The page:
Dish we’d love to try: Of course, we’d have to go with a Good Burger (with Ed’s secret sauce).
14. When Harry Met Sally... (1989)
IMDB Score : 7.6
Is this technically a food movie? Well, not in the classic sense. The plot doesn’t exactly revolve around food in the way that some of these other films’ plots do. Instead, this classic 1989 romantic comedy by director Rob Reiner revolves around the age-old question of whether men and women can truly be platonic friends (and the answer appears to be… no?).
Outdated gender politics aside, this winsome film is a classic in the genre, and even established many enduring tropes. It also serves as a love letter to New York City, which features prominently in the film as the site of Harry and Sally’s many encounters over their decade-plus courtship.
If you’ve somehow never seen the movie before, let’s break down the plot: Harry Burns (Billy Crystal) and Sally Albright (Meg Ryan) are friends who first meet while Harry is dating one of Sally’s friends. Over the course of the next several years, the pair fall in and out of each others’ lives, becoming close friends along the way and commiserating about their love lives.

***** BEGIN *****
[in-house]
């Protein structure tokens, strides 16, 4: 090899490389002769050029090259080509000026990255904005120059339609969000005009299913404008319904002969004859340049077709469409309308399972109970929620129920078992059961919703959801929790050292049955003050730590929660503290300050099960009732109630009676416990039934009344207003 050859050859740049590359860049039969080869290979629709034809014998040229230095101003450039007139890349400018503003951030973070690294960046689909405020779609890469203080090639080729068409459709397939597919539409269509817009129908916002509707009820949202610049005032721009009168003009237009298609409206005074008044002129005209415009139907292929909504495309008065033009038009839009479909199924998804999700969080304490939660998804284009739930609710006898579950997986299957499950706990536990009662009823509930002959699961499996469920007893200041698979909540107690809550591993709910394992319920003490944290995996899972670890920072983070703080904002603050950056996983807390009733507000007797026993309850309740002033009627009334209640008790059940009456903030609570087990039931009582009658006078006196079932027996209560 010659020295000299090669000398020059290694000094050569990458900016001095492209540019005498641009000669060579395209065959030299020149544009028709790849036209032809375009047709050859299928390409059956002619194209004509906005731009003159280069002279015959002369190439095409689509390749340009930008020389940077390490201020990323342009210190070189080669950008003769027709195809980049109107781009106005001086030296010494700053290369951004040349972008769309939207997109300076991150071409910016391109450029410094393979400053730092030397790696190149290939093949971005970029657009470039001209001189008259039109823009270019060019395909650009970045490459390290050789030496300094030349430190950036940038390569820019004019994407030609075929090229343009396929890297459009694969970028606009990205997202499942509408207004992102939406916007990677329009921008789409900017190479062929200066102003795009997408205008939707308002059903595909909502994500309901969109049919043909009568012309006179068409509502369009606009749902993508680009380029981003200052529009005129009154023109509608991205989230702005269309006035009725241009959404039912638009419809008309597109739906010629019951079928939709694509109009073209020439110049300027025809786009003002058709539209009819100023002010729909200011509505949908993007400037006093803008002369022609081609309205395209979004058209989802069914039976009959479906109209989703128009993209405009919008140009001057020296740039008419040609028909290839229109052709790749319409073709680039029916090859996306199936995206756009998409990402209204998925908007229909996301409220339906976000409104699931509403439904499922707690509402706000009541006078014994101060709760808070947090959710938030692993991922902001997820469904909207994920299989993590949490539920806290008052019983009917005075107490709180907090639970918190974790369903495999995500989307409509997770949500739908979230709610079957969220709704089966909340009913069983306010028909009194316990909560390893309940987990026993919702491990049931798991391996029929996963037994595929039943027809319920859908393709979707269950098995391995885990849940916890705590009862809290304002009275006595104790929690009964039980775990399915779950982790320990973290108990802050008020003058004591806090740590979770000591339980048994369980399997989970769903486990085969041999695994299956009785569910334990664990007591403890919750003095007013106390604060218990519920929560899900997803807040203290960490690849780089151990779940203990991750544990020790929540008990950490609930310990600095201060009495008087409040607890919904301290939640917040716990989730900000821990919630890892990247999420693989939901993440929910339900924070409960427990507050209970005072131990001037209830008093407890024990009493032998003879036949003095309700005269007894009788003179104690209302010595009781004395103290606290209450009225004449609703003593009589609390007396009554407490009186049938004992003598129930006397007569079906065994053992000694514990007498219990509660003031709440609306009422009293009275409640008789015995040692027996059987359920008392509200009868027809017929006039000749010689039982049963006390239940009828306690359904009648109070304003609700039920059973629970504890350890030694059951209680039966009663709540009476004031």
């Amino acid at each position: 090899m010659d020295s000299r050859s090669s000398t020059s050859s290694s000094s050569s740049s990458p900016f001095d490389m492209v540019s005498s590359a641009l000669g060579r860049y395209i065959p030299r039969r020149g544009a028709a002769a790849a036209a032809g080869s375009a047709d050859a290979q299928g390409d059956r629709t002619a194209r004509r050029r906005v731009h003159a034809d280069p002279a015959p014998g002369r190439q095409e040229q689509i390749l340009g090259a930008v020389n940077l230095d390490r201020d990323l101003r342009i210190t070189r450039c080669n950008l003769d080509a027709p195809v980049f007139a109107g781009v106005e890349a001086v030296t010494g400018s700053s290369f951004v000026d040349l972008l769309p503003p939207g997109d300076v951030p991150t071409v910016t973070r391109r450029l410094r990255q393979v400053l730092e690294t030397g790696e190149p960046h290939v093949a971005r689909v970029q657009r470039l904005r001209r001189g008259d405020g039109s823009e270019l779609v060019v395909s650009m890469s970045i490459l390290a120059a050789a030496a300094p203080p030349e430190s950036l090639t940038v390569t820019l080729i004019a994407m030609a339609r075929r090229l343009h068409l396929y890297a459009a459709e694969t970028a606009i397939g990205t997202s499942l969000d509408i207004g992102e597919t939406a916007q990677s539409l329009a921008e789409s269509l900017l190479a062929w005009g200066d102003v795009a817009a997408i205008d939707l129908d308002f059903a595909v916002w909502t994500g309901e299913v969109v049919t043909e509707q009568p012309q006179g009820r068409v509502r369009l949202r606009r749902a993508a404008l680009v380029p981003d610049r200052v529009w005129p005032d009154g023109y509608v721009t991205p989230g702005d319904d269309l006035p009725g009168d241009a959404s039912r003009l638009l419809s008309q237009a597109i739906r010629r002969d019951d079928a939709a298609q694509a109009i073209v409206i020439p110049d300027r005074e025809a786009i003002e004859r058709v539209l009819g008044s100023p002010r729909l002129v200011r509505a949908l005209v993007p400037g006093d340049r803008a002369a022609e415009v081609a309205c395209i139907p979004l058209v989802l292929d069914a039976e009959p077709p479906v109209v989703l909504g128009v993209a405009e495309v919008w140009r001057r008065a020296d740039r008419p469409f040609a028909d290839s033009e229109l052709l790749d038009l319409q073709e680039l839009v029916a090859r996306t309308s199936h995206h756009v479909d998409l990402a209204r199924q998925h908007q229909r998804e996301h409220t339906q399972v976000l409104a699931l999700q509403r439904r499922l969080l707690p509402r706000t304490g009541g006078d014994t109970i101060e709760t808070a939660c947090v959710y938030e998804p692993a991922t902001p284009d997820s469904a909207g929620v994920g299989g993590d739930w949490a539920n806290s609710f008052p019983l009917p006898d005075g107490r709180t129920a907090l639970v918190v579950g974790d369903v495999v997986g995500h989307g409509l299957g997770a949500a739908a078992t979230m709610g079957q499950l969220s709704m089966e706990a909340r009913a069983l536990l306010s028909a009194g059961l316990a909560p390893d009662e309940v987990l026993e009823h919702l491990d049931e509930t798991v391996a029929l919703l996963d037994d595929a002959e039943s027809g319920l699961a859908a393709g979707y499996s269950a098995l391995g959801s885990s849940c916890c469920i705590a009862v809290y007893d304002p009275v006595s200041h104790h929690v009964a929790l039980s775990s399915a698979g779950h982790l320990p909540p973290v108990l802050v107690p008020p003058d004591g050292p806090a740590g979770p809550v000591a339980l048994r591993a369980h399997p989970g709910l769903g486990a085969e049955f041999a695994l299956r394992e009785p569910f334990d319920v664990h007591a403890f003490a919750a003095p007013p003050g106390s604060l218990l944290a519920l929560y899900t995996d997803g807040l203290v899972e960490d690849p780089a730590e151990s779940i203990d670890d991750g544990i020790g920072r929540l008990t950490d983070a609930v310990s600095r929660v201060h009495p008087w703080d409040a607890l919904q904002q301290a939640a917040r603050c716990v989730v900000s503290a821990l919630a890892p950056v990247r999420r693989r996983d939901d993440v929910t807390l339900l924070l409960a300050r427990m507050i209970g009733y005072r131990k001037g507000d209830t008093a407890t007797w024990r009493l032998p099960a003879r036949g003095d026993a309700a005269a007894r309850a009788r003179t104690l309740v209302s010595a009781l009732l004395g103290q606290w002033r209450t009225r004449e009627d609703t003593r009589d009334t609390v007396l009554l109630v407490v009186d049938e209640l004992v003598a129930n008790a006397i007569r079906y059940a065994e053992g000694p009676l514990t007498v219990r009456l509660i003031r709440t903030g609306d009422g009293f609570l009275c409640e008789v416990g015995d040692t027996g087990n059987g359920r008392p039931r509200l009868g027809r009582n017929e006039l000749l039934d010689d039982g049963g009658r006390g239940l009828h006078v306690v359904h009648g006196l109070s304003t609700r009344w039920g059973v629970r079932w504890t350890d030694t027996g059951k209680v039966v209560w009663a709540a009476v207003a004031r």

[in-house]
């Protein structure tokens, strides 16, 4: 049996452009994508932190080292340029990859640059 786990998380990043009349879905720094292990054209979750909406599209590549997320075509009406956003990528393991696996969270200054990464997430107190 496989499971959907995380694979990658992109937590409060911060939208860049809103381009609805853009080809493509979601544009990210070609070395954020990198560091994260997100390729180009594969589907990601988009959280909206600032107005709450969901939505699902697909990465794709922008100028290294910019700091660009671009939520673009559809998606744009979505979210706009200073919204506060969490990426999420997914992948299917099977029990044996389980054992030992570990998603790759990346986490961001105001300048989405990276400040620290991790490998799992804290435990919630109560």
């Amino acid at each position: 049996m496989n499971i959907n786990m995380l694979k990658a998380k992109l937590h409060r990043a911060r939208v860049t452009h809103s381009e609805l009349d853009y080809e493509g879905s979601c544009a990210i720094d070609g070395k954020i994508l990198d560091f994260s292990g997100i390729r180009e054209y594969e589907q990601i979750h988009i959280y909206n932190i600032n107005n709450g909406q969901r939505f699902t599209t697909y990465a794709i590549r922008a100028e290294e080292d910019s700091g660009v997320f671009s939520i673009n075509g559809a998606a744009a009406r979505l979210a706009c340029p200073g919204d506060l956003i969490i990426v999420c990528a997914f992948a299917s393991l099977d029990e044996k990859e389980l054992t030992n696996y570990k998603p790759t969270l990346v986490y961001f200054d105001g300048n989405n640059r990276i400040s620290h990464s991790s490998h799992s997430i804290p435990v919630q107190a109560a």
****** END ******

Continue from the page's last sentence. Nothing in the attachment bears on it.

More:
Of course, feelings start getting in the way, and that complicates things for everyone. You can imagine how the rest of it plays out. But the charm of the movie lies in the evident chemistry between both leads, and their banter about life and romance as they gradually develop feelings for each other leads to some genuinely affecting drama.
So where does the “food” part come in? Well, there’s a pretty pivotal (and extremely famous) scene that takes place in the storied NYC restaurant Katz’s Delicatessen, widely regarded as one of the most iconic comedy scenes of all time. We’re not going to spoil it for you if you somehow haven’t watched it.
Dish we’d love to try: A classic pastrami sandwich from Katz’s. In other words, we’ll have what she’s having.
13. Burnt (2015)
IMDB Score : 6.6
For as much as some of these movies make us want to cook, some others make us glad we’ve never had to work in the kitchen of a top restaurant, just because it seems like such an incredibly stressful environment to be in.
Burnt, though, makes the harrowing ordeal into a thoroughly watchable drama film with absolutely incredible-looking food. Bradley Cooper leads an ensemble cast that includes Uma Thurman, Emma Thompson, Sienna Miller, Daniel Brühl, and Alicia Vikander, among others. It follows a chef who attempts to redeem his career as he strives to get the coveted three Michelin Stars.
If you’re interested in getting a peek into the world of high-end dining and professional kitchens, with great performances from a stellar cast (and many, many delicious-looking meals to ogle at), Burnt is a great selection for you.
Dish we’d love to try: Herdwick Lamb Beetroot Girolle.
12. Soul Food (1997)
IMDB Score : 7.0
What do you think of when you think of “soul food”? Probably something warm, wholesome, comforting in the best ways. Something that is not only deeply satisfying but also makes you feel good inside. It might even conjure up images of family get-togethers from your childhood, of spending time with loved ones.